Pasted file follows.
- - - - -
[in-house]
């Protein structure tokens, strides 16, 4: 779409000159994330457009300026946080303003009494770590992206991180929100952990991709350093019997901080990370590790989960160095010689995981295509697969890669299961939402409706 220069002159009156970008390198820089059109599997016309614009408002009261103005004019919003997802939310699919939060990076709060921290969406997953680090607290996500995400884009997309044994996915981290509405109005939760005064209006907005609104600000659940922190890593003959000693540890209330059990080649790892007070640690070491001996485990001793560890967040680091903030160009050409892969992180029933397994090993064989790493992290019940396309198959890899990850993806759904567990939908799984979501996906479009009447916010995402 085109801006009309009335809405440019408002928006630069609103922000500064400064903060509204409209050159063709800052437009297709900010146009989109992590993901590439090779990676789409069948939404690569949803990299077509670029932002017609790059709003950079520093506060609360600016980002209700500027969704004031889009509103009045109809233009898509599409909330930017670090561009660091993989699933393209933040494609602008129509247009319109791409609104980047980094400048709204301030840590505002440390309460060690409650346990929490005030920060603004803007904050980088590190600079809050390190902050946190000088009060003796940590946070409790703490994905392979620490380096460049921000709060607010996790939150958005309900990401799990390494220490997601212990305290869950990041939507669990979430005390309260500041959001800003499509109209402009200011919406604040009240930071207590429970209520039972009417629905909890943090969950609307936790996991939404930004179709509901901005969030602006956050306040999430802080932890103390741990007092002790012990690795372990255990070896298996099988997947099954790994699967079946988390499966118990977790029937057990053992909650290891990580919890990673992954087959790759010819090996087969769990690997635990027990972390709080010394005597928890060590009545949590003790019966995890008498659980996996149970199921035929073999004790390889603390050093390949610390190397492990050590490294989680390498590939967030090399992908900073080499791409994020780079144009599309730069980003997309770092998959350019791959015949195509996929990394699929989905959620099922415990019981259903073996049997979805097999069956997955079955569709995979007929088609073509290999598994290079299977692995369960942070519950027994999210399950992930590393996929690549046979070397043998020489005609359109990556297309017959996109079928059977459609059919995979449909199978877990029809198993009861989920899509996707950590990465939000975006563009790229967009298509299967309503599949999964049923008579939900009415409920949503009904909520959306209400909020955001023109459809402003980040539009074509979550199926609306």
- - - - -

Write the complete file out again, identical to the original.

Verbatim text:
[in-house]
């Protein structure tokens, strides 16, 4: 779409000159994330457009300026946080303003009494770590992206991180929100952990991709350093019997901080990370590790989960160095010689995981295509697969890669299961939402409706 220069002159009156970008390198820089059109599997016309614009408002009261103005004019919003997802939310699919939060990076709060921290969406997953680090607290996500995400884009997309044994996915981290509405109005939760005064209006907005609104600000659940922190890593003959000693540890209330059990080649790892007070640690070491001996485990001793560890967040680091903030160009050409892969992180029933397994090993064989790493992290019940396309198959890899990850993806759904567990939908799984979501996906479009009447916010995402 085109801006009309009335809405440019408002928006630069609103922000500064400064903060509204409209050159063709800052437009297709900010146009989109992590993901590439090779990676789409069948939404690569949803990299077509670029932002017609790059709003950079520093506060609360600016980002209700500027969704004031889009509103009045109809233009898509599409909330930017670090561009660091993989699933393209933040494609602008129509247009319109791409609104980047980094400048709204301030840590505002440390309460060690409650346990929490005030920060603004803007904050980088590190600079809050390190902050946190000088009060003796940590946070409790703490994905392979620490380096460049921000709060607010996790939150958005309900990401799990390494220490997601212990305290869950990041939507669990979430005390309260500041959001800003499509109209402009200011919406604040009240930071207590429970209520039972009417629905909890943090969950609307936790996991939404930004179709509901901005969030602006956050306040999430802080932890103390741990007092002790012990690795372990255990070896298996099988997947099954790994699967079946988390499966118990977790029937057990053992909650290891990580919890990673992954087959790759010819090996087969769990690997635990027990972390709080010394005597928890060590009545949590003790019966995890008498659980996996149970199921035929073999004790390889603390050093390949610390190397492990050590490294989680390498590939967030090399992908900073080499791409994020780079144009599309730069980003997309770092998959350019791959015949195509996929990394699929989905959620099922415990019981259903073996049997979805097999069956997955079955569709995979007929088609073509290999598994290079299977692995369960942070519950027994999210399950992930590393996929690549046979070397043998020489005609359109990556297309017959996109079928059977459609059919995979449909199978877990029809198993009861989920899509996707950590990465939000975006563009790229967009298509299967309503599949999964049923008579939900009415409920949503009904909520959306209400909020955001023109459809402003980040539009074509979550199926609306």